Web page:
In a recent study published in the Journal of Clinical Medicine and Pharmaceuticals, researchers found that melatonin protects from kidney damage caused by obesity with type 2 diabetes.
They found that chronic administration of melatonin at doses (10 mg/kg body weight/day) prevents kidney cell damage and its progression to kidney failure.
The study is from the University of Granada. One author is Ahmad Agil.
Kidney damage is caused by metabolic complications of obesity, such as diabetes, hypertension, blood lipid disorders, or fatty liver disease.
Melatonin is a hormone primarily released by the pineal gland at night and has long been linked to control of the sleep-wake cycle.
As a dietary supplement, it is often used for the short-term treatment of insomnia.
It has been shown that melatonin prevents the impairment of the function and dynamics of cellular mitochondria, decreasing the increased production of oxygen free radicals (responsible for oxidative stress).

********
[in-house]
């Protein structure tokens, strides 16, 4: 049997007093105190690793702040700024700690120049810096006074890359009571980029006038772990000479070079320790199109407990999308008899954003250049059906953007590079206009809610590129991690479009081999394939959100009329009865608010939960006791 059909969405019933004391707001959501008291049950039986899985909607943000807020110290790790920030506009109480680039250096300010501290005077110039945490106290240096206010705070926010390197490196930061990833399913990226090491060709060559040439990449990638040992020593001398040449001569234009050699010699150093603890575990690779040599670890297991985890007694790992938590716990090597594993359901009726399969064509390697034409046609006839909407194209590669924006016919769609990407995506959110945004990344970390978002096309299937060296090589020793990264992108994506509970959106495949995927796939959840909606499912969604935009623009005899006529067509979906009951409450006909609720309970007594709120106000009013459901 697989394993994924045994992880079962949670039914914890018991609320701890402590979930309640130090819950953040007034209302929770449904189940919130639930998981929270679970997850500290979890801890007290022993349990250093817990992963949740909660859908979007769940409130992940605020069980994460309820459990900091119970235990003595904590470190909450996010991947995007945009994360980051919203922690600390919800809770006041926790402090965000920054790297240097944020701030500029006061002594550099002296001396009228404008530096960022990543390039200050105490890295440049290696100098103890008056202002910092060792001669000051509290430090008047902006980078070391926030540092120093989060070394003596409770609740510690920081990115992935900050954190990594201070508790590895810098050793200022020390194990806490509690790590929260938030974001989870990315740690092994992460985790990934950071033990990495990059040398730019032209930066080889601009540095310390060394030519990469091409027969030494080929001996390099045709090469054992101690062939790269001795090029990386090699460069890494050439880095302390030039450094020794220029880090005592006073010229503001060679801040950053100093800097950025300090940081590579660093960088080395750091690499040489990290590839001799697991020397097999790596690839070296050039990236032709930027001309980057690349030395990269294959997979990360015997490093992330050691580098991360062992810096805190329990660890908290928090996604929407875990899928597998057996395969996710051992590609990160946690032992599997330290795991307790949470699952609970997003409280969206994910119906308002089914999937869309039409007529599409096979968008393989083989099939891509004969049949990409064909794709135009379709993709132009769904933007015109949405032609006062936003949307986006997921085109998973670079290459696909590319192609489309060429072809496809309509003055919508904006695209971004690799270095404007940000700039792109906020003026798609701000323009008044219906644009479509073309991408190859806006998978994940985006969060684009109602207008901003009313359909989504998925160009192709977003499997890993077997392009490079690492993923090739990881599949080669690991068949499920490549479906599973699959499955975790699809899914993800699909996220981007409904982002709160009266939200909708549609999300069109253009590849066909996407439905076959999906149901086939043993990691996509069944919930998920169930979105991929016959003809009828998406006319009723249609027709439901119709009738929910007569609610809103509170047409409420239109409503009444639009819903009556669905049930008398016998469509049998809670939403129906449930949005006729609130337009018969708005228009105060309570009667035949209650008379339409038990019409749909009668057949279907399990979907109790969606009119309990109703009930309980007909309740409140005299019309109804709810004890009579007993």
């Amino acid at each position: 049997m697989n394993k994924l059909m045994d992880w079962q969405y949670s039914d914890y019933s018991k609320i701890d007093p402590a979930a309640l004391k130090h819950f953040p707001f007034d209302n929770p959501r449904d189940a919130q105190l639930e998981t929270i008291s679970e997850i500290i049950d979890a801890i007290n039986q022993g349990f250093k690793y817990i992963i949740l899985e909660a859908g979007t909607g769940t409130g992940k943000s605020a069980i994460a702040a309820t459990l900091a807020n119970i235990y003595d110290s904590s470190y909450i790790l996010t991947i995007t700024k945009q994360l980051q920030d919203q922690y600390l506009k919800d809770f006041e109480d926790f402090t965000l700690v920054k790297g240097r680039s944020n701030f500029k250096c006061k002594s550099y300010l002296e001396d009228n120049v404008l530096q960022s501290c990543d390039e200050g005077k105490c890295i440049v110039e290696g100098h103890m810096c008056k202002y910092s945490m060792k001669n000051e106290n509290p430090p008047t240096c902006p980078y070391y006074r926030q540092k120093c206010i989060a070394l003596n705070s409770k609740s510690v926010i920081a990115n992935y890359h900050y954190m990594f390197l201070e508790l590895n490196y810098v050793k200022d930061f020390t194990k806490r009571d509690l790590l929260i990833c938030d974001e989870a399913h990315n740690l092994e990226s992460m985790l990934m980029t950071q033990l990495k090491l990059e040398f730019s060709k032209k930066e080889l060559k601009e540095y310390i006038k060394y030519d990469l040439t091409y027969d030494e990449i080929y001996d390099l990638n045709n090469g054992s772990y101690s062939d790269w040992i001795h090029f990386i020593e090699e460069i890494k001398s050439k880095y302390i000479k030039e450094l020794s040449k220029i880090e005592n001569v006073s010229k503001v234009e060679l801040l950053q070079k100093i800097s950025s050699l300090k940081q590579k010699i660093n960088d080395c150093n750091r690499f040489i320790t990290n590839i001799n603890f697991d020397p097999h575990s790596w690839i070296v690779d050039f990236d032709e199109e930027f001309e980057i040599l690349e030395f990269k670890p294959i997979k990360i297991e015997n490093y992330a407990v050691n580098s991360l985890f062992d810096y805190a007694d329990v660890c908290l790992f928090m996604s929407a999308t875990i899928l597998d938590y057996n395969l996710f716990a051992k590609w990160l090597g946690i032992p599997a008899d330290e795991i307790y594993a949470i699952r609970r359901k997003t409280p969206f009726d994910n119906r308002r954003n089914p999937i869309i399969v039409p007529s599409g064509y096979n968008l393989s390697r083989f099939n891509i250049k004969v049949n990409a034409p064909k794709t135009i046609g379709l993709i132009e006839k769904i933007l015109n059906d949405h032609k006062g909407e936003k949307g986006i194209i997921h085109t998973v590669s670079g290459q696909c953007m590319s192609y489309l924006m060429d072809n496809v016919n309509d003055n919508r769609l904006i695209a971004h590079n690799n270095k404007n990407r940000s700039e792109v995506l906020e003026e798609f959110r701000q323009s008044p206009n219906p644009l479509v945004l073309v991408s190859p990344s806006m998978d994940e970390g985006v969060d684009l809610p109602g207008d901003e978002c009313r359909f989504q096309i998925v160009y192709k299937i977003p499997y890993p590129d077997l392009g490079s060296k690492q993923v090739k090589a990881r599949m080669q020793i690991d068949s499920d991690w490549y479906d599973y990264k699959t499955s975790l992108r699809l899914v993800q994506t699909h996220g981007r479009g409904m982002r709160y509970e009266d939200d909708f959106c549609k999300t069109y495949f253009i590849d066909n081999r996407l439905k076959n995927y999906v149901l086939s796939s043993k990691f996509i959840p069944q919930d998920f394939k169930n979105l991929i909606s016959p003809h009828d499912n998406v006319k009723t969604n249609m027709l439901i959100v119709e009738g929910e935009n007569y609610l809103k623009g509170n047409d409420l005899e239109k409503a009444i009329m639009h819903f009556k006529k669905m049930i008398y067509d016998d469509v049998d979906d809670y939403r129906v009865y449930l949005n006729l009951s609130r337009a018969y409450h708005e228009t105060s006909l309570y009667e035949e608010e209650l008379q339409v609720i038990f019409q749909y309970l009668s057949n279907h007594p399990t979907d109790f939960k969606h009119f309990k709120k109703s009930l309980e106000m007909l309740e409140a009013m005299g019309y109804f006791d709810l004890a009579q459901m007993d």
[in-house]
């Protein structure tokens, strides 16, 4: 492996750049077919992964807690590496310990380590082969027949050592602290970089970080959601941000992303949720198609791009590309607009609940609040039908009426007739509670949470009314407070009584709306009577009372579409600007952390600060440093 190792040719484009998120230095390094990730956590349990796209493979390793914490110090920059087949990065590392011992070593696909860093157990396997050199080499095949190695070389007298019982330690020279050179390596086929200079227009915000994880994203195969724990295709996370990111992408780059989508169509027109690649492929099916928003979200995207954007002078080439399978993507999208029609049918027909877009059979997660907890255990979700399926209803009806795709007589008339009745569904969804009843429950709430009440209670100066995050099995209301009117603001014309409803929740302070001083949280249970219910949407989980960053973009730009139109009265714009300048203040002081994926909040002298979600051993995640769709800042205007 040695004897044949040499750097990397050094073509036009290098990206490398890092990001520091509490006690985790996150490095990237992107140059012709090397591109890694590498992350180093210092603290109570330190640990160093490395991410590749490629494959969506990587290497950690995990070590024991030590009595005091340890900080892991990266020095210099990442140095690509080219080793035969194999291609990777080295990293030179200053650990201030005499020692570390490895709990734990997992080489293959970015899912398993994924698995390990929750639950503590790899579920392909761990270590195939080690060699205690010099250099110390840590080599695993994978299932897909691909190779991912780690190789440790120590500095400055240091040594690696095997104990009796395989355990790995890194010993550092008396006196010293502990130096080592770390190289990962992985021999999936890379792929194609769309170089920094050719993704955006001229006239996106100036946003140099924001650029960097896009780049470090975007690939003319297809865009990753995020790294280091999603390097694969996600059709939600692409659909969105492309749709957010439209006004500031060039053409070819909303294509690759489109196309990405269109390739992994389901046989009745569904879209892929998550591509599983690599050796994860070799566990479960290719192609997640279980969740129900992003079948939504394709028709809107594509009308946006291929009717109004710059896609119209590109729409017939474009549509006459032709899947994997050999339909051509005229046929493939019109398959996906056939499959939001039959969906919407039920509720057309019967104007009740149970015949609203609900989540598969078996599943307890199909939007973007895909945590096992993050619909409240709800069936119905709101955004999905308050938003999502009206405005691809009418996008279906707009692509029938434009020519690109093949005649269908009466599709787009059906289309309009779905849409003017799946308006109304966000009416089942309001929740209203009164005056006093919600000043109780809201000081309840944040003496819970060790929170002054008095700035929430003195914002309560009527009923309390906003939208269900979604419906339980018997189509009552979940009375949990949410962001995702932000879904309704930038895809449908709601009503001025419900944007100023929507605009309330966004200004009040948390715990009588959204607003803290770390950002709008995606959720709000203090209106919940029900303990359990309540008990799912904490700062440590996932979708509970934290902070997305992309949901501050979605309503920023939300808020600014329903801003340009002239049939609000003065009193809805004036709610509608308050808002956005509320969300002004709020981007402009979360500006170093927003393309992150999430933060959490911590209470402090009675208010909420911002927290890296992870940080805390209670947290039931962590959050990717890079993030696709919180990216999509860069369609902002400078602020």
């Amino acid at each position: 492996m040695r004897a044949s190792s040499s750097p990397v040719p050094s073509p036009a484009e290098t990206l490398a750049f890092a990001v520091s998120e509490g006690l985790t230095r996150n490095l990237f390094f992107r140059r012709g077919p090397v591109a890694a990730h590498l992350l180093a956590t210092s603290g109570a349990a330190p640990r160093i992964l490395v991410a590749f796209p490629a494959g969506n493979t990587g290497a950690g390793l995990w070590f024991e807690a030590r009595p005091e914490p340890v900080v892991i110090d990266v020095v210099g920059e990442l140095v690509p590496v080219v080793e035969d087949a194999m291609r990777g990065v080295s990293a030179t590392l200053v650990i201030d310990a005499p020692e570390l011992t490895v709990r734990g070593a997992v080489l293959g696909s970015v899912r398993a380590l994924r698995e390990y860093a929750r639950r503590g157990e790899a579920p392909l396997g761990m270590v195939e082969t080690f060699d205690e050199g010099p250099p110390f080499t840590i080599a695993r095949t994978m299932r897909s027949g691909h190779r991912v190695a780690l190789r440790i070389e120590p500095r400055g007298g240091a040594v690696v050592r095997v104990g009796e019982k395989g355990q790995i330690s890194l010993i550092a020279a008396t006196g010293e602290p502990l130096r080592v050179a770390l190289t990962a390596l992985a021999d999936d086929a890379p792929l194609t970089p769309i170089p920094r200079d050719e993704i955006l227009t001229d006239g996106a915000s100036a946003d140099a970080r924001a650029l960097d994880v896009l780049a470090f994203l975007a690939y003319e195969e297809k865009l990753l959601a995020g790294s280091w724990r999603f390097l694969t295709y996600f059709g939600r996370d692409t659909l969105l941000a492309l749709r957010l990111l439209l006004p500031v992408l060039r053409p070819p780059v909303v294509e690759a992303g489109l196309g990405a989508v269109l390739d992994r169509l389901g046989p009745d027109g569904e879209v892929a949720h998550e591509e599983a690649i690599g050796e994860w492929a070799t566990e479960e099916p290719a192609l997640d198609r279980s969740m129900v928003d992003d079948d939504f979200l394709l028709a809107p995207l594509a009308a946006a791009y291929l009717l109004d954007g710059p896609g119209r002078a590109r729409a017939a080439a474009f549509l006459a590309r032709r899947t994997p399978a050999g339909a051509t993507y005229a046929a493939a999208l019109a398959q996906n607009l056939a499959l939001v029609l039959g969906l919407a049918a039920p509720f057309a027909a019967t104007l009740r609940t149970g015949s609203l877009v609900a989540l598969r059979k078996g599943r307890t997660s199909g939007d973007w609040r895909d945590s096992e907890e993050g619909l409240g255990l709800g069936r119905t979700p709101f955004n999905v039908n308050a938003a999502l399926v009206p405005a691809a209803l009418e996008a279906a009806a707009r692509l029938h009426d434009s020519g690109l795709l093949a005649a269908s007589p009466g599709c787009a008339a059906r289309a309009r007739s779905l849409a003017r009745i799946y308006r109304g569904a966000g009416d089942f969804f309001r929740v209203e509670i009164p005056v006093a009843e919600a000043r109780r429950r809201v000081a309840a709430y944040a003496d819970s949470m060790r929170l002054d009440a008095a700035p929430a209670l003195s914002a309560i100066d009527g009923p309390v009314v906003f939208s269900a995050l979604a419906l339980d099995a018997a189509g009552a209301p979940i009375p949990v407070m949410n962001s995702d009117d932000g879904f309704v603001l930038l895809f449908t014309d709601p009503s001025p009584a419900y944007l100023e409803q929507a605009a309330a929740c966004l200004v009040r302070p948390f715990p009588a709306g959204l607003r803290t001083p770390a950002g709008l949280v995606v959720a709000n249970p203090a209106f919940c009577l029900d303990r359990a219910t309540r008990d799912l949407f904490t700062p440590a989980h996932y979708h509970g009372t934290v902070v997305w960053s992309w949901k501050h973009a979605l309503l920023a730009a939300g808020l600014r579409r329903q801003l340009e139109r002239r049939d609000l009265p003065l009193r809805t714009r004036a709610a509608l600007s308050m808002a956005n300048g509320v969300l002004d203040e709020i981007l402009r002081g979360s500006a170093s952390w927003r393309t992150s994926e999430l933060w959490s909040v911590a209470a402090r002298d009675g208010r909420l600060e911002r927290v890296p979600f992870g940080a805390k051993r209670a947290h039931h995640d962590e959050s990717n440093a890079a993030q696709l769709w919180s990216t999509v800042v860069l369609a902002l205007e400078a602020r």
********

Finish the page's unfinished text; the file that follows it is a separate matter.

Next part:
The team says the current study shows the efficacy of melatonin in fighting renal damage, and it provides an alternative preventive treatment that would improve kidney function with a well-studied drug.
These results are in line with evidence that melatonin may play a role in fighting diabesity (central obesity and its type 2 diabetes) and its complications (such as hepatic steatosis, hypertension, lipid alteration, etc.).
According to the results, melatonin could help treat kidney damage, which establishes the need to develop new clinical trials to test its effectiveness.
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